6. Make a list. Don't dismiss this perennial piece of advice as too simplistic. Writing down which stores you'll visit and which gifts you plan to buy helps focus your shopping excursion and makes the chore more pleasant because you don't get caught up in holiday hysteria. And need I point out that you'll spend less money than if you rush from store to store snapping up "bargains" willy-nilly?

7. Think outside the gift box. Plenty of alternatives are less expensive, and more fun, than buying a gift for every sibling, in-law, niece and nephew. Instead, have a family gift exchange in which you each choose one name and put more thought than money into selecting a single gift.

Our family did this last year, and it was a touching success -- especially when my daughter presented her gift to her grandmother, whose name she had drawn. Unbeknownst to any of us, Claire had put together a photo album of all the grandchildren -- a particularly poignant present because her grandmother suffers from dementia and doesn't always remember the grandkids.

Or buy a single gift for your brother's entire family -- perhaps an "entertainment" basket filled with DVDs, microwave popcorn and gift certificates to the movies. Or for your sister, the new mother, how about an evening out at a restaurant, plus your services as a free babysitter? The best gifts don't cost money.

8. Be creative with the kids. Let's say you're planning a trip to Walt Disney World during winter break or spring vacation. Stuff the kids' stockings with guidebooks, maps and Disney memorabilia, and let them plan their excursion. You'll save money on holiday gifts, and they'll enjoy weeks of pleasure without becoming bored.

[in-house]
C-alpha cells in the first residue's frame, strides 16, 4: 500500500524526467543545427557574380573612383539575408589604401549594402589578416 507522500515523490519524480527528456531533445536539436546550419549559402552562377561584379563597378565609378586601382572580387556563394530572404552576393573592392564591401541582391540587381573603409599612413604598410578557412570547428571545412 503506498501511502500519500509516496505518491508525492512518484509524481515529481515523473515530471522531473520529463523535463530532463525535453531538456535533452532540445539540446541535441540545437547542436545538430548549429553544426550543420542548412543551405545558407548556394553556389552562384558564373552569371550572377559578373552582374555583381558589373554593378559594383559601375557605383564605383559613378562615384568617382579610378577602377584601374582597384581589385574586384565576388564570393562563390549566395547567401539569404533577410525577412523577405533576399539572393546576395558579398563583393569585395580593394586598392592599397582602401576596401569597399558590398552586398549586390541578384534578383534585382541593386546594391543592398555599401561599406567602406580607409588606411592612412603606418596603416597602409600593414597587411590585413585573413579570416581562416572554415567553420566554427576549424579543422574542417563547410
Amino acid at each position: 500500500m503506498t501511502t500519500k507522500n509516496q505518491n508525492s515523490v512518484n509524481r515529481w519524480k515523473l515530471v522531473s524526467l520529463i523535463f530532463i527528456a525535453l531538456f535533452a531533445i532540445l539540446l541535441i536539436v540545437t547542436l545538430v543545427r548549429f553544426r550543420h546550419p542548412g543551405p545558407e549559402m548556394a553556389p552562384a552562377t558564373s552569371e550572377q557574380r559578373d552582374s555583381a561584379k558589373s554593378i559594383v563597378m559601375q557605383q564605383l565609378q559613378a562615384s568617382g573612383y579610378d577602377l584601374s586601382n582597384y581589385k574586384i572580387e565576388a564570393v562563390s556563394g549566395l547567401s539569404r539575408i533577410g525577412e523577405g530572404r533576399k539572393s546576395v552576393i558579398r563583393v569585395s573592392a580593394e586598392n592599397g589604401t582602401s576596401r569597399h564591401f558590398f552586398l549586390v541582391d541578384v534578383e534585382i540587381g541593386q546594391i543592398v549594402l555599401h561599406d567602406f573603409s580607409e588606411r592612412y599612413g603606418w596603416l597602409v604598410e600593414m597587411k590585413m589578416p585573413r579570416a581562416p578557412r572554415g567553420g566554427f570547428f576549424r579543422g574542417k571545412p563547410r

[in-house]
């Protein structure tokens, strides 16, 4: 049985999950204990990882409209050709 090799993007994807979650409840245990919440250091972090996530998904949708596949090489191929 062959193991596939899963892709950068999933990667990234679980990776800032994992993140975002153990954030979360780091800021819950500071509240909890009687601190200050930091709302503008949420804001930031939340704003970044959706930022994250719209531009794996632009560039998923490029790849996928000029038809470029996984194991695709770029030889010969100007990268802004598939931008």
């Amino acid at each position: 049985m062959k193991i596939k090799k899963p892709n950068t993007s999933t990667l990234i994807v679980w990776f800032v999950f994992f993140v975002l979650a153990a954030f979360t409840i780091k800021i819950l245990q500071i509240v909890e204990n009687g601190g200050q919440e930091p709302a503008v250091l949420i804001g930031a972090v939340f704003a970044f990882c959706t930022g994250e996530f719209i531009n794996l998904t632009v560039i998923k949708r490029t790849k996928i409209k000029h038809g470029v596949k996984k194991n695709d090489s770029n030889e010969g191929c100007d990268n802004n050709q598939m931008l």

9. Look ahead to next year. If you came up short on cash this year, start an old-fashioned holiday-club account with a modern twist: an online savings account with a bank such as HSBC Direct or ING Direct. You can easily set up an automatic transfer from your checking account each month, earn a competitive rate of interest, and have a tidy sum when next holiday season rolls around. Customers who bank with Wells Fargo can track their savings goals with an online tool called My Savings Plan.

10. Count your pennies. A few weeks ago I was waiting for my sandwich in a sub shop around the corner from my office. When I bent down to pick up a dime from the floor, a gentleman standing next to me struck up a conversation. He told me he always picks up coins (even pennies) and tosses them into a big jar, along with the change from his pockets every day. That's the money he uses to buy his holiday gifts -- and every year it adds up to between $900 and $1,100.

Janet Bodnar

Janet Bodnar is editor-at-large of Kiplinger's Personal Finance, a position she assumed after retiring as editor of the magazine after eight years at the helm. She is a nationally recognized expert on the subjects of women and money, children's and family finances, and financial literacy. She is the author of two books, Money Smart Women and Raising Money Smart Kids. As editor-at-large, she writes two popular columns for Kiplinger, "Money Smart Women" and "Living in Retirement." Bodnar is a graduate of St. Bonaventure University and is a member of its Board of Trustees. She received her master's degree from Columbia University, where she was also a Knight-Bagehot Fellow in Business and Economics Journalism.